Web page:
MLB Pipeline started their lists of the top ten prospects by position on Monday. Today’s list featured the top ten catchers. Both Endy Rodriguez and Henry Davis represent the Pittsburgh Pirates on the latest list.
Pipeline went with right-handed pitchers on Monday. That’s a list where you don’t go deep into the top 100 prospects list before you get ten right-handed pitchers, so it’s no surprise that no one from the Pirates made the list. For reference, Baseball America released their top 100 list today, and it took all of 32 spots to get to the tenth right-handed pitcher.
The left-handed pitcher list posted on Tuesday. The best left-handed pitcher in the Pirates system is Anthony Solometo, and he still has some work to do to be among the ten best in the game, though it’s not a particularly strong position (five top 100 prospects according to BA), so he might not be far off from cracking the back-end of the list if his 2023 season goes well.
Rodriguez ranks fifth among all catchers today for Pipeline, one spot ahead of Davis on the list. For comparison again with BA, Rodriguez is fourth for catchers for them, while Davis is ninth.
Pipeline ranks Davis as having the best arm for the top ten catchers, putting a 70 grade on his throwing. Rodriguez didn’t rank best among any tools for the group, but he got mentioned for the humblest beginnings due to his $10,000 bonus. Davis was mentioned as the most to prove due to his injuries.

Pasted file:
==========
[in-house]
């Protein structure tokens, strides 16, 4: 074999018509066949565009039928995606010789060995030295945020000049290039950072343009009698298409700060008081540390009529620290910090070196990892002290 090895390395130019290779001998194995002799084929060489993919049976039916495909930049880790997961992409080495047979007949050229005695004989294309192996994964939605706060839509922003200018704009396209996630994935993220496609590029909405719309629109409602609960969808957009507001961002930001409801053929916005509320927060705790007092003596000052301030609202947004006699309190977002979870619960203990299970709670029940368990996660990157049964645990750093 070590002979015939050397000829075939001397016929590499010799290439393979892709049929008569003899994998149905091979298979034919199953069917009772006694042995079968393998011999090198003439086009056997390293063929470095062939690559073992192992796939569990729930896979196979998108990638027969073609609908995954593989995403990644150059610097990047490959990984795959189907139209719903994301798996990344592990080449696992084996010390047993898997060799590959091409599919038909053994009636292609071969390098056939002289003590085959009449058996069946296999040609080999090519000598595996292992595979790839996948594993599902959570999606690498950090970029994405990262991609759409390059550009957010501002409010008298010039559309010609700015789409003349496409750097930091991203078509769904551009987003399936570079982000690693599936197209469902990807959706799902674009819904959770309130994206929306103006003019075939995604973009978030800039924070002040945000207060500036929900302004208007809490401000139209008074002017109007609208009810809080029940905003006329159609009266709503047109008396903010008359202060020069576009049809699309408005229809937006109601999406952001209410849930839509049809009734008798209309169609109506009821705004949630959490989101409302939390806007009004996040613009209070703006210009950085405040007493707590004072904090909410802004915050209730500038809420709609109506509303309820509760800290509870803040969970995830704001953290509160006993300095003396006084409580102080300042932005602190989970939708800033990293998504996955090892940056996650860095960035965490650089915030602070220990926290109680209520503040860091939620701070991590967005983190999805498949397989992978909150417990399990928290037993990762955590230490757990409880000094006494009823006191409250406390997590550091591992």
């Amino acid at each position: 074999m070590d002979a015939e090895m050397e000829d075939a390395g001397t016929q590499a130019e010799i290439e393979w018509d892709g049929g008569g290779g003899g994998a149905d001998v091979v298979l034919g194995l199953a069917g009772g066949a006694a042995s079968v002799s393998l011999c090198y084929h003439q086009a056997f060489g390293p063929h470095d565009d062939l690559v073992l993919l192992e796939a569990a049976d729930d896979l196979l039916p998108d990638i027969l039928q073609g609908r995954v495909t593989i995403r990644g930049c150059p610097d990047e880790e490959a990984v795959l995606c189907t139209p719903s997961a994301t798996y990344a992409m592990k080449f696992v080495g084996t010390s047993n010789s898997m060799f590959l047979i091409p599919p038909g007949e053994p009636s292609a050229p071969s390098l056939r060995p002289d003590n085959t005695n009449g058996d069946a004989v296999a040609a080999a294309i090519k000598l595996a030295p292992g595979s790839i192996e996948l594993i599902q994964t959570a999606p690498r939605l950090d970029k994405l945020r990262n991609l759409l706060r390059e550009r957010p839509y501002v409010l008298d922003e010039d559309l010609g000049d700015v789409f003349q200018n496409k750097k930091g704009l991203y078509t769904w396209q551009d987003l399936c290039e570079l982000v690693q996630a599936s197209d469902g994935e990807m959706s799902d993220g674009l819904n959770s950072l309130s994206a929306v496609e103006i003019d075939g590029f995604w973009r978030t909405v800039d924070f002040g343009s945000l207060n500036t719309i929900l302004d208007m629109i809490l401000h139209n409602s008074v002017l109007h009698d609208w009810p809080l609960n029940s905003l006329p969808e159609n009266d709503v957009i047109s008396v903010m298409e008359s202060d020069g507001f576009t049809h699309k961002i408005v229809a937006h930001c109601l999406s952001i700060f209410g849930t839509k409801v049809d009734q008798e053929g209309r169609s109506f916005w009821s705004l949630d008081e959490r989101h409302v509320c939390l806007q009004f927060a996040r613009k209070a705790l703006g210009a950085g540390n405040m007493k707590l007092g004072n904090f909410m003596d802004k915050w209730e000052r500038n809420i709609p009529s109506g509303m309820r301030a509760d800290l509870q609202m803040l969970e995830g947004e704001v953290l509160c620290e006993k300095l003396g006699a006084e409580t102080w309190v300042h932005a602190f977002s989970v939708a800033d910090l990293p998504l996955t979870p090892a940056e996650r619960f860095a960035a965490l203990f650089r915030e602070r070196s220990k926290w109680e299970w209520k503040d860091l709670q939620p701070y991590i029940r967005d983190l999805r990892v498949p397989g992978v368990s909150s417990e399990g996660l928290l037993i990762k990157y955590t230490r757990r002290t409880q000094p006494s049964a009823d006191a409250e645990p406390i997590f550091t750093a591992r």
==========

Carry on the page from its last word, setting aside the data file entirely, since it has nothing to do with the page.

We will post any future lists that have Pirates. That will probably be Friday when the second base list drops, but that could be the only other one we post because many of the Pirates top prospects are right-handed pitchers.
John started working at Pirates Prospects in 2009, but his connection to the Pittsburgh Pirates started exactly 100 years earlier when Dots Miller debuted for the 1909 World Series champions. John was born in Kearny, NJ, two blocks from the house where Dots Miller grew up. From that hometown hero connection came a love of Pirates history, as well as the sport of baseball.
When he didn't make it as a lefty pitcher with an 80+ MPH fastball and a slider that needed work, John turned to covering the game, eventually focusing in on the prospects side, where his interest was pushed by the big league team being below .500 for so long. John has covered the minors in some form since the 2002 season, and leads the draft and international coverage on Pirates Prospects. He writes daily on Pittsburgh Baseball History, when he's not covering the entire system daily throughout the entire year on Pirates Prospects.